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Best Practices for Cost Effective CATx Installations

Posted by admin on September 13, 2015 9:50 am

When setting up a CATx network (where x stands for 5, 5e, 6, 6a, 7, etc. – the rating of the copper cable), also known as twisted pair network, there are best practices you can use to make sure that your network operates at peak performance. Before beginning, let’s start with some technical terms you may not be familiar with.

  • Signal degradation – the loss of quality of a signal, especially over long distances or in areas of interference.
  • Electromagnetic interference (EMI) – where cables are able to influence each other or disrupt an electromagnetic signal just by proximity.
  • Radio Frequency interference (RFI) – similar to EMI but is a disturbance in radio waves by proximity.
  • Crosstalk – Undesirable transfer of energy from one cable to another.
  • Patch cables – patch cables are copper or optical (fiber) cables used to connect (“patch-in”) one device to another, e.g., a switch connected to a computer, or a switch to a router.
  • 8-bit 4:2:0 color – 8-bit graphics store images so that each pixel is represented by one 8-bit byte, and where each bit describes red, green, and blue values, typically 3 bits (8 levels) for red, 3 bits (8 levels) for green and 2 bits (4 levels) for blue, enabling 256 (8x8x4 or 28) different colors. The normal human eye is less sensitive to blue/yellow than red/green, so blue is assigned one bit less than the others. The eye is also more sensitive to brightness (luma or Y’) than color (chrominance or Cb and Cr), so we can scale back on bandwidth requirements (compress images) by devoting less bandwidth to the chrominance.
  • 12-bit 4:2:2 color – 12-bit graphics store images so that each pixel is represented by one 12-bit byte, typically 4 bits (16 levels) for red, 4 bits (16 levels) for green and 4 bits (16 levels) for blue, enabling 4096 (16x16x16 or 212) different colors. The 4:2:2 Y’CbCr scheme requires two-thirds the bandwidth of 4:4:4.

Buy the Best Cable You Can Afford

Cable performance is defined by the quality of the cable, the distance of the connection, the handling of the cable, and the video resolutions you plan to send. A rule of thumb is that the higher the video resolution, the higher rated the cable should be. Your choice of cable should also take into consideration future expansion needs, so buy the best cable you can afford.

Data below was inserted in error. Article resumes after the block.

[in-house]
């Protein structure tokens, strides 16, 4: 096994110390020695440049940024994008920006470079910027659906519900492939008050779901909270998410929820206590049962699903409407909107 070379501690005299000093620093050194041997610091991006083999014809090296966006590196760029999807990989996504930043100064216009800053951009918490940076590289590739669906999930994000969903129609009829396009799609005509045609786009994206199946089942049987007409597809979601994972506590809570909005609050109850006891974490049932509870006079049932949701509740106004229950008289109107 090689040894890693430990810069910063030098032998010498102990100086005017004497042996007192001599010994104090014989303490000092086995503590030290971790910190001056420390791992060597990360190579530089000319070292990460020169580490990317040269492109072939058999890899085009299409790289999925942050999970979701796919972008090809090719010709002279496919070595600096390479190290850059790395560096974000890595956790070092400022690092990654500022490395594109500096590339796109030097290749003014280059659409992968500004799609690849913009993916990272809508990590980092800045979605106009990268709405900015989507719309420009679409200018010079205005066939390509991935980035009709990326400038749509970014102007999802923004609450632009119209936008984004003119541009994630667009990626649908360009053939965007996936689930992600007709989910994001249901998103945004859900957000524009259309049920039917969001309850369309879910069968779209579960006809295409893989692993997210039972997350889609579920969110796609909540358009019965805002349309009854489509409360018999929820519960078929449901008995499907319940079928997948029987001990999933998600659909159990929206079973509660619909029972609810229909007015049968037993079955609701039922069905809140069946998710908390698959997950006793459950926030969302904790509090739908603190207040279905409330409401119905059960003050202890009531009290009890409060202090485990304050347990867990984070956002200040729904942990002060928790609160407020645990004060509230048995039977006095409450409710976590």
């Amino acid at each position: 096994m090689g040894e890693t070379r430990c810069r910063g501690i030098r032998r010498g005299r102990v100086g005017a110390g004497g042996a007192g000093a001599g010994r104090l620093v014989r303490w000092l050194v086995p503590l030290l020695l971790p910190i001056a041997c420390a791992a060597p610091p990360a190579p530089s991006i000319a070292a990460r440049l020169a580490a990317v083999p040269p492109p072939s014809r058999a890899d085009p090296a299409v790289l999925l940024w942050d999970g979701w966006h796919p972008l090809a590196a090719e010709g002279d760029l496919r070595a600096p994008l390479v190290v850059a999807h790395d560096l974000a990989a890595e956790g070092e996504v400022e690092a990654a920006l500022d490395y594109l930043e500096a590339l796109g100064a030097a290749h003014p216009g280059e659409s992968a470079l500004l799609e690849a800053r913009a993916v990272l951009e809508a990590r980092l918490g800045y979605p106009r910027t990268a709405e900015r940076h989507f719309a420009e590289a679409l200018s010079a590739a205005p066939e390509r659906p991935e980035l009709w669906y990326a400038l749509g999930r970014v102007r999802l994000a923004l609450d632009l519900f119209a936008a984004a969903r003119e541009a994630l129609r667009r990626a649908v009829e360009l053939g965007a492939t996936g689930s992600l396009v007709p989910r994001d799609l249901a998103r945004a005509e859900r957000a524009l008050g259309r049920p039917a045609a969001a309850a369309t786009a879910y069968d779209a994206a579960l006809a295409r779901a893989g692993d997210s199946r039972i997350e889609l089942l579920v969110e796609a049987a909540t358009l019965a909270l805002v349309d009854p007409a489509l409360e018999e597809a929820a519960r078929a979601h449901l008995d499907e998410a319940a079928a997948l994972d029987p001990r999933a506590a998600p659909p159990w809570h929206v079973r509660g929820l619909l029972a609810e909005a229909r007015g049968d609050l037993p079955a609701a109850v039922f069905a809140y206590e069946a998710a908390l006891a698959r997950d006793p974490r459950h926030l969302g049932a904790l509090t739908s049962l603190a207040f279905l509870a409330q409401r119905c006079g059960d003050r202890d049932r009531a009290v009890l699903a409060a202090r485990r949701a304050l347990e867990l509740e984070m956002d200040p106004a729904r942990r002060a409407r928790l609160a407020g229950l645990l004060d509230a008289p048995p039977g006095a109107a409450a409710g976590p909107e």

As cable ratings increase so do the speeds, communication frequency (MHz), twisting of the wiring inside the sheaths and sheath thickness for greater insolation, to eliminate crosstalk. Cable manufacturers may also include a nylon spline that runs the length of the cable to help reduce crosstalk, although manufacturers may choose to leave out the spline for a smaller diameter cable. Crosstalk interference can occur when multiple cables are bundled, even over short distances, causing a dropped signal or degraded picture.

If cabling is intended for a permanent installation inside walls, you should choose solid cables, which uses a single, untwisted piece of copper. Solid cables are not as flexible but are more durable. If you plan to install to a desk or anywhere the cable will move around, you should instead choose stranded copper cables, which are twisted and more flexible.

Also, you should be aware of the plenum rating (or non-rating) of the cable’s sheath. Having a plenum rating means that it is approved for certain locations based on the cable’s ability to not spread fire. Because plenum cables are routed through air circulation spaces (“plenums”), which contains few fire barriers, they are required to not catch fire easily or generate a lot of toxic smoke if it does catch on fire. Non-plenum “riser cables” are intended for vertical applications, such as between floors of a building, whereas plenum cables are absolutely required in both ceilings and floors.